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Ken Pugh

Ken Pugh
Net Objectives

A fellow consultant with Net Objectives, Ken Pugh helps companies transform into lean-agile organizations through training and coaching. His special interests are in communication (particularly effectively communicating requirements), delivering business value, and using lean principles to deliver high quality quickly. Ken trains, mentors, and testifies on technology topics from object-oriented design to Linux/Unix. He has written several programming books, including the 2006 Jolt Award winner Prefactoring and his latest Lean-Agile Acceptance Test Driven Development: Better Software Through Collaboration. Ken has helped clients from London to Boston to Sydney to Beijing to Hyderabad. He enjoys snowboarding, windsurfing, biking, and hiking the Appalachian Trail. Reach Ken at [email protected]

Speaker Presentations
Tuesday, June 9, 2015 - 8:30am
Half-day Tutorials
Eight Steps to Kanban

 Transitioning to agile can be difficult—often downright wrenching—for teams, so many organizations are turning to kanban instead. Kanban, which involves just-in-time software delivery, offers a more gradual transition to agile and is adaptable to many company cultures and environments. With kanban, developers pull work from a queue—taking care not to exceed a threshold for simultaneous tasks—while making progress visible to all. Ken Pugh shares eight steps to adopt kanban in your team and organization. Ken begins with a value stream map of existing processes to establish an initial kanban board, providing transparency into the state of the current workflow. Another step establishes explicit policies to define workflow changes and engender project visibility. Because you can easily expand kanban to cover many parts of development, another step is to increase stakeholder involvement in the process. Join this interactive session to practice these key steps with hands-on exercises and take away an initial plan for implementing kanban in your organization.

Tuesday, June 9, 2015 - 1:00pm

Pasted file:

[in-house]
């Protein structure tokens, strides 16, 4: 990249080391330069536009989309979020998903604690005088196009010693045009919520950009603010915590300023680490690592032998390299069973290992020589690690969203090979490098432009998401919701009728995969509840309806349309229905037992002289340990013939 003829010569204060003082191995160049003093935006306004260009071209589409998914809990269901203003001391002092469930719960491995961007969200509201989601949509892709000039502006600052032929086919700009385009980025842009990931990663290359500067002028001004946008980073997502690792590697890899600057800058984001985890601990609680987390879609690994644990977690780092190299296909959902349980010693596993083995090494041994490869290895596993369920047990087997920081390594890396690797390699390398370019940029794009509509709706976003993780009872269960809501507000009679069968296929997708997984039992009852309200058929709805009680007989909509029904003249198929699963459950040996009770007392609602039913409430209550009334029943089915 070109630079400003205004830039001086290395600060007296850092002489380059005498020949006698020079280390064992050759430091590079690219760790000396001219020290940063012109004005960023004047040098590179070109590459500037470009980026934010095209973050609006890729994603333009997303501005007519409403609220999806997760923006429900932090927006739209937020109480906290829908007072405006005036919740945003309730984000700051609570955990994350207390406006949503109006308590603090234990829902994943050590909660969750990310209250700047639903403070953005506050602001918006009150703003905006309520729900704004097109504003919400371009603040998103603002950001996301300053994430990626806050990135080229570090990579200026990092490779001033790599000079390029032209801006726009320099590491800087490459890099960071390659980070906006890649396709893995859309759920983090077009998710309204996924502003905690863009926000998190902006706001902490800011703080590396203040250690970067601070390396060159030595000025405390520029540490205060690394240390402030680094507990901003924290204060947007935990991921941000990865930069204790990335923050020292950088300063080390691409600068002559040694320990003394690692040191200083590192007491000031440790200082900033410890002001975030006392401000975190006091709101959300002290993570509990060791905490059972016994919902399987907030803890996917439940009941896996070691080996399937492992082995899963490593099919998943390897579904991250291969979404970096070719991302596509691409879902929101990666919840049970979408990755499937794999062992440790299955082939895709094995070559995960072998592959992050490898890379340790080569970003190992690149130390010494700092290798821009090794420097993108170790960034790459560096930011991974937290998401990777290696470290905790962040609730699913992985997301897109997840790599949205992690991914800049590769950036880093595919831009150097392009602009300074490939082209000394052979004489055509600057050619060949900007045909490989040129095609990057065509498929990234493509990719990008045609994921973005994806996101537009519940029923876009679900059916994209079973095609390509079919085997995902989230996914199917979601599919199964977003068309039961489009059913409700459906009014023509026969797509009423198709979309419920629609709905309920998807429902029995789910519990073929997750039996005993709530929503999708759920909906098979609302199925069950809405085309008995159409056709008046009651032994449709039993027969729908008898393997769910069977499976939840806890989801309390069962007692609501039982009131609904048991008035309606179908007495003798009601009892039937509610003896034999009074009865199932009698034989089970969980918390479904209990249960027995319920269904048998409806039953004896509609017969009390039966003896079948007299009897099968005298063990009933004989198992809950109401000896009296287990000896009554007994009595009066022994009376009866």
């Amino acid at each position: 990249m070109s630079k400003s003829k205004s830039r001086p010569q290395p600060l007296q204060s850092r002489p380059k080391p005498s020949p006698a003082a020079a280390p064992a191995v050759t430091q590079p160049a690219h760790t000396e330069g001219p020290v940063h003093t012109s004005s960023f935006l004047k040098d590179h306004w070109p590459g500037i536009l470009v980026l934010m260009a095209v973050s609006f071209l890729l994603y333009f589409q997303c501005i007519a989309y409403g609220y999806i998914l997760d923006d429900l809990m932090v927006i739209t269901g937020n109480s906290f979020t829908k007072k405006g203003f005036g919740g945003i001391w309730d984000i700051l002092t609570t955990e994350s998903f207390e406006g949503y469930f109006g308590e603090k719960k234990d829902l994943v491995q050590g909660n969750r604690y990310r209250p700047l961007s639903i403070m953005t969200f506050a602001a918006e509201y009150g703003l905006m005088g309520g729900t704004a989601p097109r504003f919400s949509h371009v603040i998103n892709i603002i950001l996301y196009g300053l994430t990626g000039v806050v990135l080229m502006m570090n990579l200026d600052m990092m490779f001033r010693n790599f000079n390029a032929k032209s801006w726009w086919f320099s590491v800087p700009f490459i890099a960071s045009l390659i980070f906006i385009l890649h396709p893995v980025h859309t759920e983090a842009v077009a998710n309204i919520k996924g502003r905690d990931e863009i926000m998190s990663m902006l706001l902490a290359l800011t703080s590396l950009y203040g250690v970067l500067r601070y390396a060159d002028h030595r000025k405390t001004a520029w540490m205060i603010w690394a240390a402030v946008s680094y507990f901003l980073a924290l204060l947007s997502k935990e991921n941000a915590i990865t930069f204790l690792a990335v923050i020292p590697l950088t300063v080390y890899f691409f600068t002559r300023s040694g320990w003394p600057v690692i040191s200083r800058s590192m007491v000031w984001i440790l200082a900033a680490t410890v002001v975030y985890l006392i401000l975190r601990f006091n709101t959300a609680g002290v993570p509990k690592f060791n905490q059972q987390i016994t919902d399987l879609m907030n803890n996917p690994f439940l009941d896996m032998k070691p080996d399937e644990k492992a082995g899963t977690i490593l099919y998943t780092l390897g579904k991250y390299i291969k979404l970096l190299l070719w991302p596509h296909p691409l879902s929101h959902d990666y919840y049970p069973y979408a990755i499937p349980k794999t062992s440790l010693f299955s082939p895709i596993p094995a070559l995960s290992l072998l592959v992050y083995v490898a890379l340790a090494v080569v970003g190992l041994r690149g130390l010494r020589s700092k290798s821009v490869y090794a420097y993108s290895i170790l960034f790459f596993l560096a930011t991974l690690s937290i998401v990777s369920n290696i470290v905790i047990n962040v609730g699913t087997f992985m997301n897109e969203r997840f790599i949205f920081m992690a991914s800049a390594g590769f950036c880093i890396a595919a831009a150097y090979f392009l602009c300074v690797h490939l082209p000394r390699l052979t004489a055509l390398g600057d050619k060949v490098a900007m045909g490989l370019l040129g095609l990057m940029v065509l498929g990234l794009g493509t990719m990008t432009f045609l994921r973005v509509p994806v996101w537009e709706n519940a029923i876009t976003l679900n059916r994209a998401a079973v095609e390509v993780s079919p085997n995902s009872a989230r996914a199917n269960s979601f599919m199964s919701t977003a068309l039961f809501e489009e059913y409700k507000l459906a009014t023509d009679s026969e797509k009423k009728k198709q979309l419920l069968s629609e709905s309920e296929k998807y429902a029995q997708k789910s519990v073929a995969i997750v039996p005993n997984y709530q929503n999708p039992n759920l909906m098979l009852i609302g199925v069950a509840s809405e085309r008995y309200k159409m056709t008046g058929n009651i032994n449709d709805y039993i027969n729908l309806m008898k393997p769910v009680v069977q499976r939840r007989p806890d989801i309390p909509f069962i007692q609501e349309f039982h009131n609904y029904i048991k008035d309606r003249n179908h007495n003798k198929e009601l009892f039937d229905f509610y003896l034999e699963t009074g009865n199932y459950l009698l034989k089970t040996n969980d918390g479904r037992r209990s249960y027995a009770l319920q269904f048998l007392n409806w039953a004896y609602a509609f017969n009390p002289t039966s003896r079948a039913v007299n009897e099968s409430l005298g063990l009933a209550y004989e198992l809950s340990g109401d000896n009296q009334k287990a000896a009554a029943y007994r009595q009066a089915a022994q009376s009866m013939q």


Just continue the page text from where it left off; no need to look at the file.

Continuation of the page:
Half-day Tutorials
Design Patterns Explained—from Analysis through Implementation

Ken Pugh takes you beyond thinking of design patterns as “solutions to a problem in a context.” Patterns are really about handling variations in your problem domain while keeping code from becoming complex and difficult to maintain as the system evolves. Ken begins by describing the classic use of patterns. He shows how design patterns implement good coding practices and then explains key design patterns including Strategy, Bridge, Adapter, Façade, and Abstract Factory. In small group exercises, learn how to use patterns to create robust architectures that can readily adapt as new requirements arise. Lessons from these patterns are used to illustrate how to do domain analysis based on abstracting out commonalities in a problem domain and identifying particular variations that must be implemented. Leave with a working understanding of what design patterns are and a better way to build models of your application domains.

Wednesday, June 10, 2015 - 1:30pm
Business Analysis & Requirements
Requirements and Acceptance Tests: Yes, They Go Together

The practice of software development requires a clear understanding of business needs. Misunderstanding requirements causes waste, slipped schedules, and mistrust. Developers implement their perceived interpretation of requirements; testers test against their perceptions. Disagreement can arise about implementation defects, when the cause is really a disagreement about a requirement. Ken Pugh shows how early acceptance test development decreases requirements misunderstandings by both developers and testers. A testable requirement provides a single source that serves as the analysis document, acceptance criteria, regression test suite, and progress tracker for each feature. Explore how the business, testers, and developers can create, evaluate, and use testable requirements. Join Ken to examine how to transform requirements into stories, which are small units of work that have business value, small implementation effort, and easy-to-understand acceptance tests. Learn how testers and requirement elicitors can work together to create acceptance tests prior to implementation.

Wednesday, June 10, 2015 - 4:15pm
Lean Software Development Is for Everyone

Lean software engineering emphasizes continuous delivery of high quality applications. Ken Pugh explains the principles and practices that form the basis of lean software development―concentrating on developing a continuous flow by eliminating delays and loopbacks; delivering quickly by developing in small batches; emphasizing high quality which decreases delays due to defect repair; making policies, process and progress transparent; optimizing the whole rather than individual steps; and becoming more efficient by decreasing waste. Ken describes lean’s emphasis on cycle time rather than resource utilization and demonstrates the value stream map which helps you visualize the development cycle flow to identify bottlenecks. He explores the differences between push and pull flow, describes how lean thinking shows up in agile processes including Scrum and Extreme Programming, and discusses how lean can be applied to the entire workflow—not just to the development portion. Ken concludes with a discussion of how you can begin your lean transformation.